Directory management in... batch files!
Ok, consider it the only way I found to look original: It's 2006 and you're reading about cmd.exe and batch files tricks ;-)
I usually use JScript WSH scripts to automate tasks but occasionally batch files simply remain the best choice. It's especially true when what you need to do mostly consist in running a sequence of command-line programs.
I recently wrote a set of batch files that run programs located in the same directory (or in sub-directories, or in sibling directories. Whatever.) and the data files they manipulate are also in this directory. Pretty straightforward : use no paths (or relative paths) when specifying the programs and files locations.
The problem is you assume that the current working directory (CWD) is the directory where your batch file is located.
How to make sure the current working directory is correctly set ?
One way is to invoke the batch files using a shortcut: You can set the directory in there.
Hmm... Not very general a solution! What I want is to be able to run the batch file by double-clicking it in Explorer or by typing its full path in a command prompt.
Let's look for something better, such as maybe batch files argument specifier %0. No, not good: It yields the name of the batch file but not the path.
Here's something better: %~dp0. This converts to the (drive and directory) path of the batch file. Kewl! We can now add this statement at the top of our batch file to set the current directory:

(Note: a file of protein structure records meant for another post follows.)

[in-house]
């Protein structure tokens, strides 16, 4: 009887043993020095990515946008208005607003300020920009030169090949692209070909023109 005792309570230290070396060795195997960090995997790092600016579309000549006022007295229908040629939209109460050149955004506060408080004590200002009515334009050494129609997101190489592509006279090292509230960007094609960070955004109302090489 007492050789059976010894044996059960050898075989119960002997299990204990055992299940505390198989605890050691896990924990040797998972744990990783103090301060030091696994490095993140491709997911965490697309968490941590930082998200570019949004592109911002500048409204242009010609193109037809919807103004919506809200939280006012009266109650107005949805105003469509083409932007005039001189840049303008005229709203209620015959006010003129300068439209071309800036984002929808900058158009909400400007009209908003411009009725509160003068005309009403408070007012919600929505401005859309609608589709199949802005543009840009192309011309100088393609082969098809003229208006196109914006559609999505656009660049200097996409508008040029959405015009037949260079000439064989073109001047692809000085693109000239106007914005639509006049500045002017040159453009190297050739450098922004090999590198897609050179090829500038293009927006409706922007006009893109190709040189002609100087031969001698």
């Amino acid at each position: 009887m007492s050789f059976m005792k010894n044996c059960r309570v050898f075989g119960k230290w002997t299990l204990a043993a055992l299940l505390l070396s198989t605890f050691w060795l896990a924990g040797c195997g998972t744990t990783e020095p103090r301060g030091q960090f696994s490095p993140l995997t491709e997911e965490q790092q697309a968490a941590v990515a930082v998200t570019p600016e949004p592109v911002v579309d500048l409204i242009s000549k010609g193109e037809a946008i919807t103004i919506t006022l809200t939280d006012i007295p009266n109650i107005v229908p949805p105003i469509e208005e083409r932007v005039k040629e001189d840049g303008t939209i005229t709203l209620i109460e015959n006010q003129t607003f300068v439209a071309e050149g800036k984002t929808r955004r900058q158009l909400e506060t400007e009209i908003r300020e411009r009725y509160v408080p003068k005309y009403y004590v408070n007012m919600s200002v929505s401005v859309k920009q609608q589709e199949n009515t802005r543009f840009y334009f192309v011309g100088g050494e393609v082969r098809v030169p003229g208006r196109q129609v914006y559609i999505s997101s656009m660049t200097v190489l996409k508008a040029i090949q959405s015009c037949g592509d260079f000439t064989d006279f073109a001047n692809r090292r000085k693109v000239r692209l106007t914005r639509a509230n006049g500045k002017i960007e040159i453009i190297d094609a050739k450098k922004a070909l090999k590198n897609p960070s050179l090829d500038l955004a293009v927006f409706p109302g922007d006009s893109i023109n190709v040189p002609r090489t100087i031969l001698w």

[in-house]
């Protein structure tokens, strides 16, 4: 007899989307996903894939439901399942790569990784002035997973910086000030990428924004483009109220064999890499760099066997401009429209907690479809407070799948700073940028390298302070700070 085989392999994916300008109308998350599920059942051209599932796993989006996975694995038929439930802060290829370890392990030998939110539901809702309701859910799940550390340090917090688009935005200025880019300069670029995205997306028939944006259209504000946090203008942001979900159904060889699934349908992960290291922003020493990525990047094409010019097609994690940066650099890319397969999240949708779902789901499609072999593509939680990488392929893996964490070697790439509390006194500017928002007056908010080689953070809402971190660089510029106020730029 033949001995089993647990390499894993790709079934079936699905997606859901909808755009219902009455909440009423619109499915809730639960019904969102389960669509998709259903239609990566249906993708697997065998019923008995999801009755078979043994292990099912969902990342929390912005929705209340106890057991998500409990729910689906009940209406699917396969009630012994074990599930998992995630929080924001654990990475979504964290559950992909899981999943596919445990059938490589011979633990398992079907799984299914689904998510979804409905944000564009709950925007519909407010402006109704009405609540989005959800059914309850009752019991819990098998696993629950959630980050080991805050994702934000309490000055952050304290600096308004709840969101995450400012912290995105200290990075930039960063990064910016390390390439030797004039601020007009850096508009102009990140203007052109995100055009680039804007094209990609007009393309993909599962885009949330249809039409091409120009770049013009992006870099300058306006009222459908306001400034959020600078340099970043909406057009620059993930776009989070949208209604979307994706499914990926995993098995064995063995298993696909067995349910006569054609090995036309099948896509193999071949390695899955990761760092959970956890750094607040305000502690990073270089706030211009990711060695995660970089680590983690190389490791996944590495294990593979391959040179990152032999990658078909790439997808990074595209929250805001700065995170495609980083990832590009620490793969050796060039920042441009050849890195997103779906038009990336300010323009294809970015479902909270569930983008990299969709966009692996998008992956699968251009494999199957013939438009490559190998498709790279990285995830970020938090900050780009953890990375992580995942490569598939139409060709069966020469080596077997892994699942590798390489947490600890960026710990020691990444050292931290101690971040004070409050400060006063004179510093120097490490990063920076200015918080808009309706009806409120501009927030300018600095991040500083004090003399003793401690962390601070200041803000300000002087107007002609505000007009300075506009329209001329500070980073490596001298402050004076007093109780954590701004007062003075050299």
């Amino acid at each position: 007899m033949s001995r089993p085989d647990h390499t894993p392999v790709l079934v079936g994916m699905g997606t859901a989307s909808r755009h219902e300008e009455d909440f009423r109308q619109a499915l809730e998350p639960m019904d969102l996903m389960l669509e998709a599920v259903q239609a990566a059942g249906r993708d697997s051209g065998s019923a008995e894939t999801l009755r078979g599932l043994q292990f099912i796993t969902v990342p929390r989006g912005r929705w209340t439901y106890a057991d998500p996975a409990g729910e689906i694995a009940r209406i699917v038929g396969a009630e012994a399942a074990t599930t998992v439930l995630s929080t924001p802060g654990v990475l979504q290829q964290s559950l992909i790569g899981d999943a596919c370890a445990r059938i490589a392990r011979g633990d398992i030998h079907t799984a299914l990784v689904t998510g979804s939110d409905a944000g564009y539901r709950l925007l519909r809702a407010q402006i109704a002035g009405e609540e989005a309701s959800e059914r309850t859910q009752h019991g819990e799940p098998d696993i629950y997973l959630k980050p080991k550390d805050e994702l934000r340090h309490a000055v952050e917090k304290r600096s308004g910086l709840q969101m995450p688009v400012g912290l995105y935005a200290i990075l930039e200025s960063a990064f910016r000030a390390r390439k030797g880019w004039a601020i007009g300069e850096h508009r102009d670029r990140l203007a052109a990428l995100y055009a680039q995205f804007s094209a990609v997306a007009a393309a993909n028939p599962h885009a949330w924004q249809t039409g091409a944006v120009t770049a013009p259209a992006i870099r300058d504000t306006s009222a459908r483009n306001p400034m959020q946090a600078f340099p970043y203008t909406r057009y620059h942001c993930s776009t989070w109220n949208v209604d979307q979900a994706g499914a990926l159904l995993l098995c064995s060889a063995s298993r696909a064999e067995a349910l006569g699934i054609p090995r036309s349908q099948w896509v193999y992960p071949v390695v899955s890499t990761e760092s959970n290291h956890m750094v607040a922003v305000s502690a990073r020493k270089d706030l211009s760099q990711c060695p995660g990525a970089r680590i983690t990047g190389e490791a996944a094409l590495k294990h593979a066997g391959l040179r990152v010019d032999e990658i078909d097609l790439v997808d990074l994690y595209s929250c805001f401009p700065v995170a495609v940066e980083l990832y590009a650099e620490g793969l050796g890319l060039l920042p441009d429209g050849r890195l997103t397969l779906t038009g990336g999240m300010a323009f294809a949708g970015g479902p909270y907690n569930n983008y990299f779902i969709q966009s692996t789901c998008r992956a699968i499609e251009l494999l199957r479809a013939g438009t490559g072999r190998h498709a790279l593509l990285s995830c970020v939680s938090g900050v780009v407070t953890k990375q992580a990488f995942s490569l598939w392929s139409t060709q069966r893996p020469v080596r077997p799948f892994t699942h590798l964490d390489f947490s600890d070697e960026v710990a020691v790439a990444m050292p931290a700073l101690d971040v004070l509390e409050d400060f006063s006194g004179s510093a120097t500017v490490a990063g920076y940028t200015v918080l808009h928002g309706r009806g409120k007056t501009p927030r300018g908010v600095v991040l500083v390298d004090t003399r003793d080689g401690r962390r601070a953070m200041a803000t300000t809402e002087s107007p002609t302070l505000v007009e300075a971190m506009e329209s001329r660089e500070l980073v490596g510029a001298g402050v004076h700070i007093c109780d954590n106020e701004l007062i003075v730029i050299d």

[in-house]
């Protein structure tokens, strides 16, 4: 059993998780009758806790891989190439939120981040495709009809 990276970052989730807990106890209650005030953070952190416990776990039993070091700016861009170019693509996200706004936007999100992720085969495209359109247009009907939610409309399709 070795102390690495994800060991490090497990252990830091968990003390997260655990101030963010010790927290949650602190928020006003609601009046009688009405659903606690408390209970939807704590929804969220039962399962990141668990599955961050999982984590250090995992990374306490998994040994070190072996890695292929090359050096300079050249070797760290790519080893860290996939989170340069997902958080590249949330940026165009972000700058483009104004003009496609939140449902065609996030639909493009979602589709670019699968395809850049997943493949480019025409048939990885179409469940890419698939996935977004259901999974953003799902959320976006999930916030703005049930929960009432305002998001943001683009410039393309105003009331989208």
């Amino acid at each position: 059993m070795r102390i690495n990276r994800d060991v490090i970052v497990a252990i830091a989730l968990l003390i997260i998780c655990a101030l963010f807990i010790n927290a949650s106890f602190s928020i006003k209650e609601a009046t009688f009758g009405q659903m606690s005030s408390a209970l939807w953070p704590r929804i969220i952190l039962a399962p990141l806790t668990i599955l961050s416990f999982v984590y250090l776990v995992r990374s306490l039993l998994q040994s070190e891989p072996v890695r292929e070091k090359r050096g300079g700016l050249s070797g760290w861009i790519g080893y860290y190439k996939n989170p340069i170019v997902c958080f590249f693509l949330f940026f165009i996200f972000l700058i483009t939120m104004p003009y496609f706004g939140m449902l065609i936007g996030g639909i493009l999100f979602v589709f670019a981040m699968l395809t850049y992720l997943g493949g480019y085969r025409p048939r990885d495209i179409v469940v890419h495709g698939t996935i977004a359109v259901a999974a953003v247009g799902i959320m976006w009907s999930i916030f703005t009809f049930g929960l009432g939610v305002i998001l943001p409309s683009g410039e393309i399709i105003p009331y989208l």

cd %~dp0Not bad. But there's still a problem: if you start from another drive, cd won't change the current drive letter. You'll want to use the /d (d stands for drive) to fix this issue:
cd /d %~dp0Note that %~dp0 contains a trailing backslash. Therefore, you can use it in such combinations
cd /d %~dp0MySubDirThis sets the CWD as sub-dir MySubDir of the directory where the batch file is located.
Did you receive a good education ?
If yes, you'll want to set the CWD back to its original value when you're done.
Solution1 (bad. Think of the mess when you have nested batch files.):
SET OriginalDir=%CD%%CD% is a pseudo environment variable that yields the curent directory.
cd /d %~dp0
cd /d %OriginalDir%
Solution 2 (Much nicer):
pushd %~dp0pushd pushes the CWD and switches to the specified one (including drive letter).
popd restores the previously pushed directory.
Neat! No temp environment variables. Works like a charm with nested batch files.
Nested batch files
Just a reminder: don't forget to use call to invoke a batch file from another one. The trap is that you don't have to use call to execute another batch. But if you don't, the rest of the caller file will not be executed :-(
Note to Self